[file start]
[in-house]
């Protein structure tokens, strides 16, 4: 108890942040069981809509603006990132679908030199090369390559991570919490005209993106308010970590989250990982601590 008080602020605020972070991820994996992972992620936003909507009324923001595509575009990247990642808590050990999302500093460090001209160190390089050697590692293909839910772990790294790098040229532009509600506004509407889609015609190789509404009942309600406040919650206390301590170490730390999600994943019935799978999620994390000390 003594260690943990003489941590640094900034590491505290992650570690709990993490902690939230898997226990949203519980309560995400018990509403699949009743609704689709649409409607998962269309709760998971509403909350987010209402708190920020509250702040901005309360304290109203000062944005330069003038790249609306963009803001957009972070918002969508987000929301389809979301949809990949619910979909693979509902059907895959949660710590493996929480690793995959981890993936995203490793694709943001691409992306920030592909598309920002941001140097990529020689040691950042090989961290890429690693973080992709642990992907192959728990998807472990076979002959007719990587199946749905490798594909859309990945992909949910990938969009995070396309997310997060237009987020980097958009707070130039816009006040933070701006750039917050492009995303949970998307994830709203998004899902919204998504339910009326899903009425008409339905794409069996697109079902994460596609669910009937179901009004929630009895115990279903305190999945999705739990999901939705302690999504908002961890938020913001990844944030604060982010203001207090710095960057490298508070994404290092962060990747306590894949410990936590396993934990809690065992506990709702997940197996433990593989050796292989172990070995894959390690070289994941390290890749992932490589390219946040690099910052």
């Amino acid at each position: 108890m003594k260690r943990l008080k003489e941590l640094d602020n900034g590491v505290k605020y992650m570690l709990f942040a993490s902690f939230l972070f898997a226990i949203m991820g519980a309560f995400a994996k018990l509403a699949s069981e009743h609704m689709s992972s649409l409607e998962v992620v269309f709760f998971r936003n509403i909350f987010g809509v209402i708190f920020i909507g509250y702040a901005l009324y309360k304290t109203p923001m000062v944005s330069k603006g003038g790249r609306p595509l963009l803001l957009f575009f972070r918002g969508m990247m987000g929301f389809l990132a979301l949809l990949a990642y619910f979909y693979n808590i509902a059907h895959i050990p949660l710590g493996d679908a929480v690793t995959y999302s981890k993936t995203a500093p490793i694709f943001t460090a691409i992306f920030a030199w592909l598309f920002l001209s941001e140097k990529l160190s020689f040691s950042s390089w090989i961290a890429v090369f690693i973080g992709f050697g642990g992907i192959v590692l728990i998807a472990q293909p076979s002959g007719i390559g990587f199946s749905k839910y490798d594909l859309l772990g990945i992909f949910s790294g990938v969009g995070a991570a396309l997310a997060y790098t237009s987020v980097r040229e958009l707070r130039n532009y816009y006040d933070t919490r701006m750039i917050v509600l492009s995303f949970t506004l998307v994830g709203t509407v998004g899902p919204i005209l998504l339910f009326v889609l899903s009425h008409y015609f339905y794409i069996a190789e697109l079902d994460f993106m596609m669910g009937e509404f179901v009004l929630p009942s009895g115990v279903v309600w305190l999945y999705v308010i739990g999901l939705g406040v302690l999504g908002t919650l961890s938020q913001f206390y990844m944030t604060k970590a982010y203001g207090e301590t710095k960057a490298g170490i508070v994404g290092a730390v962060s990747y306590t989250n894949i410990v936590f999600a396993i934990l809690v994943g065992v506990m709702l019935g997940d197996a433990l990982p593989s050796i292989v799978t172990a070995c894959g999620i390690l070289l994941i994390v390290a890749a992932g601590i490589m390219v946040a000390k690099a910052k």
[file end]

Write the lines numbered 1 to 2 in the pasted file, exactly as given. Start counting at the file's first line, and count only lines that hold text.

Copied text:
[in-house]
């Protein structure tokens, strides 16, 4: 108890942040069981809509603006990132679908030199090369390559991570919490005209993106308010970590989250990982601590 008080602020605020972070991820994996992972992620936003909507009324923001595509575009990247990642808590050990999302500093460090001209160190390089050697590692293909839910772990790294790098040229532009509600506004509407889609015609190789509404009942309600406040919650206390301590170490730390999600994943019935799978999620994390000390 003594260690943990003489941590640094900034590491505290992650570690709990993490902690939230898997226990949203519980309560995400018990509403699949009743609704689709649409409607998962269309709760998971509403909350987010209402708190920020509250702040901005309360304290109203000062944005330069003038790249609306963009803001957009972070918002969508987000929301389809979301949809990949619910979909693979509902059907895959949660710590493996929480690793995959981890993936995203490793694709943001691409992306920030592909598309920002941001140097990529020689040691950042090989961290890429690693973080992709642990992907192959728990998807472990076979002959007719990587199946749905490798594909859309990945992909949910990938969009995070396309997310997060237009987020980097958009707070130039816009006040933070701006750039917050492009995303949970998307994830709203998004899902919204998504339910009326899903009425008409339905794409069996697109079902994460596609669910009937179901009004929630009895115990279903305190999945999705739990999901939705302690999504908002961890938020913001990844944030604060982010203001207090710095960057490298508070994404290092962060990747306590894949410990936590396993934990809690065992506990709702997940197996433990593989050796292989172990070995894959390690070289994941390290890749992932490589390219946040690099910052």